Ted had manufactured a web—so many, many of us do—only to find himself caught in it.
When I asked, as gently as possible, if I could throw out a myriad of old T-shirts now glued to the bedroom floor by the urine of generations and generations of rodents, Theodore said, “But they’re collectors’ items.”
We’d got to a point by then, about two years into the process, when I could say, with a smile, “Well, Theodore, in about 1975, they might have been collectors’ items.”
This past summer, on a flying trip South, Dean and Ted and I and another good friend named Cowboy completed the final clear-out of the old house, and now Cowboy—formerly homeless—has a place to live and a task ahead: to renovate the place and prepare it for rental or sale, whatever Ted decides.
Ted, ensconced in his new digs in a town nearby, is currently finishing up a Yoga teacher training course, has lost some 50 pounds at Weight Watchers, and is managing to keep his new home clutter-free. He’s also teaching small Yoga classes at home, as part of his training, and finally has clean and unobstructed floor space for two to three Yoga students, as well as their teacher.
And he accomplished all this between his 62nd and 65th years of life, at a time when the die has long been cast for most of us. At the very last moment, Ted decided his own story needed a very different ending indeed.
Of course, this “story” isn’t simply Ted’s but, also, mine because, over the same period of time that Theodore was reviving, I myself sank into a seemingly depthless depression, left my Yoga mat for the first time since 1982, gained 20 pounds, and . . . slowly but surely, sank to a low I’d not known was down there beneath me.
Hitting rock bottom, I began, slowly, to rise.
Not coincidentally, while Ted was heroically clearing out his own hoard, I discovered I had one of my own at home.
At 61 and 62, married but childless, I began sending to my cousins and their children all the family heirlooms I’d inherited. They were clearly dispersed in my will but why, I thought, hold onto them any longer when the next couple of generations might enjoy them now? Ted’s hoard had made such a deep impression on me that my own “accumulation switch” was thrown.
Other “amassed collections” followed suit. If I hadn’t used something in a couple of years, off it went to Goodwill. When I learned that a dear friend’s home had burned, with all its contents, half my library was UPS-ed to her, and much else is still being shipped, in parcels, off to her in her and her husband’s new house.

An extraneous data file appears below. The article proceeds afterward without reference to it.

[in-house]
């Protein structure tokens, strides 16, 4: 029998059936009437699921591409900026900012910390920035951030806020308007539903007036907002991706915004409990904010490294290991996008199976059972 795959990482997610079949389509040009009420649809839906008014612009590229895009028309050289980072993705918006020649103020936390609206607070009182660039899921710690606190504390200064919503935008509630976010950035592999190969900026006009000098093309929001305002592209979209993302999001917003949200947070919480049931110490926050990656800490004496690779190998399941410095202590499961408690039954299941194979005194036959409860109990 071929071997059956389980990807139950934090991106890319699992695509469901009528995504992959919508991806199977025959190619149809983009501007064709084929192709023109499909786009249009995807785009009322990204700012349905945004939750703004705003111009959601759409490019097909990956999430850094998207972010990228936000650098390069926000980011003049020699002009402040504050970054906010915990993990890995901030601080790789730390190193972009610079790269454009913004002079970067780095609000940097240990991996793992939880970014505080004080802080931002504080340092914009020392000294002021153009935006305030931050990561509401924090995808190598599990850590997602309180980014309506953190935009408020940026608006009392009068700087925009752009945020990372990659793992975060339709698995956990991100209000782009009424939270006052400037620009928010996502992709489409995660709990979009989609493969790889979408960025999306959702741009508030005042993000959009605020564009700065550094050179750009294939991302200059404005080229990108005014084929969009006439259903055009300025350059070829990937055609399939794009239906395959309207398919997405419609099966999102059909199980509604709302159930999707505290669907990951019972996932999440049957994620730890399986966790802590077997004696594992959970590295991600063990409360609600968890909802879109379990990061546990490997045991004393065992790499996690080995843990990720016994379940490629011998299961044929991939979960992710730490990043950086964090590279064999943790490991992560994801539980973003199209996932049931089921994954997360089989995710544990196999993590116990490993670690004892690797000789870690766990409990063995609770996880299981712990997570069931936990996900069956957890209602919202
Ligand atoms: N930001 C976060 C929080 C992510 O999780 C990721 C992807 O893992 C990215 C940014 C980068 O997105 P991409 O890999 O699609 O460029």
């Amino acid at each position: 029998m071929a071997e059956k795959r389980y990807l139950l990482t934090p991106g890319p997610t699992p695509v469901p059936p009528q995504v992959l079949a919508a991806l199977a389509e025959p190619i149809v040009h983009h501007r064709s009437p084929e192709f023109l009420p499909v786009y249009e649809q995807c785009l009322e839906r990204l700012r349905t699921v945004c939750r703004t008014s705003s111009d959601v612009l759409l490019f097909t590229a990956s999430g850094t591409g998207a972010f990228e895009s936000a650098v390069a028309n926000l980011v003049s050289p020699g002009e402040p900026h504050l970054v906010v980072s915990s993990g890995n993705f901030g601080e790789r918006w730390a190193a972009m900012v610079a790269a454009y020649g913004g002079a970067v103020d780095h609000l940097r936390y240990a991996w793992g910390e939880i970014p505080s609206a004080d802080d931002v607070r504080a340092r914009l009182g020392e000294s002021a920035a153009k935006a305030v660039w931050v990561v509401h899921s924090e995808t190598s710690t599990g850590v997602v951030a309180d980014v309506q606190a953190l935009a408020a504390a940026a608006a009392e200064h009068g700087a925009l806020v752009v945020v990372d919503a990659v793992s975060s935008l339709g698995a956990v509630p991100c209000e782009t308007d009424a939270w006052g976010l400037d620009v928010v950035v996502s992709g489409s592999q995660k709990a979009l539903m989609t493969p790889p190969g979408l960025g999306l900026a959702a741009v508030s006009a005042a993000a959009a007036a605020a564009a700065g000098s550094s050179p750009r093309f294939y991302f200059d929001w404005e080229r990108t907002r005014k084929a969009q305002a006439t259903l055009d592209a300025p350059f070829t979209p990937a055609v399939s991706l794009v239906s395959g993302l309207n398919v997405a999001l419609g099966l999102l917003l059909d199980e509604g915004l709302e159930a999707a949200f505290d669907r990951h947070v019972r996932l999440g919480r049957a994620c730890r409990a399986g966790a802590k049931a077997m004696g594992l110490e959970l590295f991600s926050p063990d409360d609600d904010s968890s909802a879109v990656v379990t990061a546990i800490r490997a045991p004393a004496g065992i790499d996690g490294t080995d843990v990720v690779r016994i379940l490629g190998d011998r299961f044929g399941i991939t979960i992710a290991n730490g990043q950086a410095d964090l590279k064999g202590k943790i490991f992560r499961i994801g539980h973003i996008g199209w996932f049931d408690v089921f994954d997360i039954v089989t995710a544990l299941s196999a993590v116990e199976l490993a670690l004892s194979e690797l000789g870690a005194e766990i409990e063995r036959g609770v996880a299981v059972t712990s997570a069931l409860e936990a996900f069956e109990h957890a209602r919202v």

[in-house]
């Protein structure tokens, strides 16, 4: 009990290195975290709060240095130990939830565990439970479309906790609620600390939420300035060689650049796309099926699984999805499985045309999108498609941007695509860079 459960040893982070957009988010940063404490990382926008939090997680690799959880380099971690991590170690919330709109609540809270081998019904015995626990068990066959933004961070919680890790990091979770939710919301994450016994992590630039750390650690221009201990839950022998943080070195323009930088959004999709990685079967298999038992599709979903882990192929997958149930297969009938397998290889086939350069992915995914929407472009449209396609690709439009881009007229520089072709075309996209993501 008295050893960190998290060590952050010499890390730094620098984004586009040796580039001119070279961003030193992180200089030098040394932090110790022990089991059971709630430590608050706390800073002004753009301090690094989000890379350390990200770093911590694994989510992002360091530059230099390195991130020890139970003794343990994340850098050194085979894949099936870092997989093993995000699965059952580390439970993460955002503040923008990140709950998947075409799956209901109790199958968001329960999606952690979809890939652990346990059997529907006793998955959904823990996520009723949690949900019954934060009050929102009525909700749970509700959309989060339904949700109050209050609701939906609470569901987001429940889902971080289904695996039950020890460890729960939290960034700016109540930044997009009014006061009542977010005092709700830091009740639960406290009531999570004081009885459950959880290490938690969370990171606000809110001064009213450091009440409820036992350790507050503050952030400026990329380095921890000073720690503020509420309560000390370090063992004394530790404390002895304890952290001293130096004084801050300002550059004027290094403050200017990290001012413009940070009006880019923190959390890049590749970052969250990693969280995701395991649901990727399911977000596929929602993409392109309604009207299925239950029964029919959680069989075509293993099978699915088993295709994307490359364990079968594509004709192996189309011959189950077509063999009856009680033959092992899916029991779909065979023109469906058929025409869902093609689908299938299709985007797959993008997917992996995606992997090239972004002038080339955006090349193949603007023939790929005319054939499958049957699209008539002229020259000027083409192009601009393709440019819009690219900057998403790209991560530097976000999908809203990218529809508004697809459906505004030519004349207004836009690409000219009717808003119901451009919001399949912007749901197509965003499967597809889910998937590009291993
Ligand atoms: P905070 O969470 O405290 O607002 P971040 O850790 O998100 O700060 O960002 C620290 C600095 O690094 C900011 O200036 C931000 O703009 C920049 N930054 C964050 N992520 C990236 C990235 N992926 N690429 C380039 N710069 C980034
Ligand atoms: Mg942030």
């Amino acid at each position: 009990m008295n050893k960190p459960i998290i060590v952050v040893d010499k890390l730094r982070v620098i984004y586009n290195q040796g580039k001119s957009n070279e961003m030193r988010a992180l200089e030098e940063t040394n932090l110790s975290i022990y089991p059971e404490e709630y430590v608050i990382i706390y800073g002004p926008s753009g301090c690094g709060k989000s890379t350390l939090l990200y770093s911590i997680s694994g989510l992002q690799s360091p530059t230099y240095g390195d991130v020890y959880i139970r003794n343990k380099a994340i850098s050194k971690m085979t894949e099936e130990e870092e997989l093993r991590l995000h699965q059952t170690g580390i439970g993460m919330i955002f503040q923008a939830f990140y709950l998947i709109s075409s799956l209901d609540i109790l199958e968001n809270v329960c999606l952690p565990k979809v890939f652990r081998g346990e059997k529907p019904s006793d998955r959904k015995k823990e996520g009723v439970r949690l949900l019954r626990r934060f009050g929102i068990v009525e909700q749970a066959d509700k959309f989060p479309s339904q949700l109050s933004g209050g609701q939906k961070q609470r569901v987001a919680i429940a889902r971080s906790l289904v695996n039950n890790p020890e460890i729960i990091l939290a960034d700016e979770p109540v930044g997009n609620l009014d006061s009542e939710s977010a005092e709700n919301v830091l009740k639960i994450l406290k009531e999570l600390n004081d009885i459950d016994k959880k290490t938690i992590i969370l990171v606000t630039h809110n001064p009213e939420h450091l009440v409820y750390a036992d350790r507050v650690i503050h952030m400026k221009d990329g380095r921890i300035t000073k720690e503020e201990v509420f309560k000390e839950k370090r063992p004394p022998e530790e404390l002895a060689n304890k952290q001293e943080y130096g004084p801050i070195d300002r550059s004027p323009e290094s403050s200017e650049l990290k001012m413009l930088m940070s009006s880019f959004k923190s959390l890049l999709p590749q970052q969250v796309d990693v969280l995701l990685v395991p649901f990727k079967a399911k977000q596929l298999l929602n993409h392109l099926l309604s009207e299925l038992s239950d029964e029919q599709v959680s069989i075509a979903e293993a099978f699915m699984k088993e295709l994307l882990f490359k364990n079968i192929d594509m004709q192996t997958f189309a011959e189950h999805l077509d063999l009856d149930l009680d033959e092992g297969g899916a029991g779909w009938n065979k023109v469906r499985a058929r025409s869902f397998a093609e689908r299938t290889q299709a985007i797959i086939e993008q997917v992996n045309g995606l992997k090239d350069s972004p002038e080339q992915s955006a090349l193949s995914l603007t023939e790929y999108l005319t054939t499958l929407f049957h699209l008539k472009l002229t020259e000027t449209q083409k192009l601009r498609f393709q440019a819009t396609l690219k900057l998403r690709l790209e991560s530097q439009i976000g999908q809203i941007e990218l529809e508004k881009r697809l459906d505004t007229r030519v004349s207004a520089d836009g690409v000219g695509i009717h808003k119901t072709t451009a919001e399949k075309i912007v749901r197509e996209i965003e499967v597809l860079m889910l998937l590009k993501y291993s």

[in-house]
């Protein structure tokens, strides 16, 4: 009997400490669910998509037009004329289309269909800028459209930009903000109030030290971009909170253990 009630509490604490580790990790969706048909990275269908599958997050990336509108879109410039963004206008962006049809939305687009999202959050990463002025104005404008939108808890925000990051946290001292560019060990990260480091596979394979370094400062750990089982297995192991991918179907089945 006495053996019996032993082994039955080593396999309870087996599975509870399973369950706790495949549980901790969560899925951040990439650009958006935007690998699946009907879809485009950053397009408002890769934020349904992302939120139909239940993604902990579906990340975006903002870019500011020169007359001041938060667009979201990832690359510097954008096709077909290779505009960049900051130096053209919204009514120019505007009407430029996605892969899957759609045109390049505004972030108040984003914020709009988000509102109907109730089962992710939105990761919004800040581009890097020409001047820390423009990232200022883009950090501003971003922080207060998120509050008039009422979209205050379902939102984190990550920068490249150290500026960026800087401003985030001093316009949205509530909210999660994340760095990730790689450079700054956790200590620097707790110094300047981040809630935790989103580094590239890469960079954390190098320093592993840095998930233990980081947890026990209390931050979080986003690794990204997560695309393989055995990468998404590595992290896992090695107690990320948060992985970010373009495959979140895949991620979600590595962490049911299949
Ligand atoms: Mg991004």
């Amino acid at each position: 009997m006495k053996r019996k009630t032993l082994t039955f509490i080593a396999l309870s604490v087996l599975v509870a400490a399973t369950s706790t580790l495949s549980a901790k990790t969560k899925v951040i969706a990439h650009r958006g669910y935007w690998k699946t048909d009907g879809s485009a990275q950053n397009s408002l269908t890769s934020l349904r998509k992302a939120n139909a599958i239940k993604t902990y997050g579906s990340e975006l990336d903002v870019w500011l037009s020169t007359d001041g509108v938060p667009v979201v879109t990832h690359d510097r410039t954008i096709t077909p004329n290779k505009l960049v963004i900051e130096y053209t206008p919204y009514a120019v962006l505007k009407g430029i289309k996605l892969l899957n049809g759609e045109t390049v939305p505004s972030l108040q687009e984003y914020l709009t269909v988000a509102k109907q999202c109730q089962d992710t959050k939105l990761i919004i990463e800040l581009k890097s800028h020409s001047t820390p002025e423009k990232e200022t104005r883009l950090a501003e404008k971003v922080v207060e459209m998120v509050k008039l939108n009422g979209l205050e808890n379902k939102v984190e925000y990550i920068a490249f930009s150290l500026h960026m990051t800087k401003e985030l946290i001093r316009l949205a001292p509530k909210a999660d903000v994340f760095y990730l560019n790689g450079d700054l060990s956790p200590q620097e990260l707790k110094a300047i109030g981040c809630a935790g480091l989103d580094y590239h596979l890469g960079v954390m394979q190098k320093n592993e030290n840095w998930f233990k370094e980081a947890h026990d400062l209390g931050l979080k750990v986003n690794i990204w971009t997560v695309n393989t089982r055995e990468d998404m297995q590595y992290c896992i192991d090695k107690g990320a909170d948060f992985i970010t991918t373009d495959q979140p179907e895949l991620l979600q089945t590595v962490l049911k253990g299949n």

Preparing for a move to another state, Dean and I have also sent to auction most of what my mother left me in terms of immense antiques and “collectibles.” I did not want to face transporting, yet again, a group of Louis Vuitton handbags, or a Sascha Brastoff tea and coffee set, or even a “valuable” Bentwood rocker in which I was never comfortable. Huge, 19th-century furniture went for a song at auction, but I found the pain of parting with it for peanuts was short-lived.
Ted and his dumpster had taught me a lesson I, too, needed to learn, and just in time: “You really can’t take ‘it’ with you, so why in heaven’s name would you want to crate, ship, and worry about ‘it’ an instant longer than it gives you any real pleasure?”
Why, when others need things, did I still have so many things I no longer needed? Once I drew the firm line between “needed” and “not-needed,” I suddenly had more space of all sorts in every area of my life: floor space, space not occupied by things-to-dust, space not interrupted by things that took me back to the past or reminded me, in any way, of emotional loss.
In my culling, I was ruthless and, after an initial pang or two, I found the process as liberating as casting off from shore in a small, sturdy, seaworthy boat, quite ballast-free.
I’m not sure Ted has reached that point, yet, where divesting himself of clutter, of possessions, is actually pleasurable.
The neuroscientists don’t yet have many of the answers regarding the origins of obsessive-compulsive behaviors, of recalcitrant depression and of anxiety, among much, much other inherited stuff that plagues the human psyche.
I suspect Theodore and I have never really felt “safe” in the world, or “safe enough,” and our padding of our nests, our voracious eating, our “collecting,” and our retreating, upon occasion, from society are all part of a greater problem with which we were born.
But I have learned one thing, since 2012, about feeling more at ease, feeling safer, in the face of the existential problems we all face: it helps a great deal, much of the time, to do things with six or eight hands as opposed to two.
The trick, of course, is to realize the truth of this, and to muster those hands on board.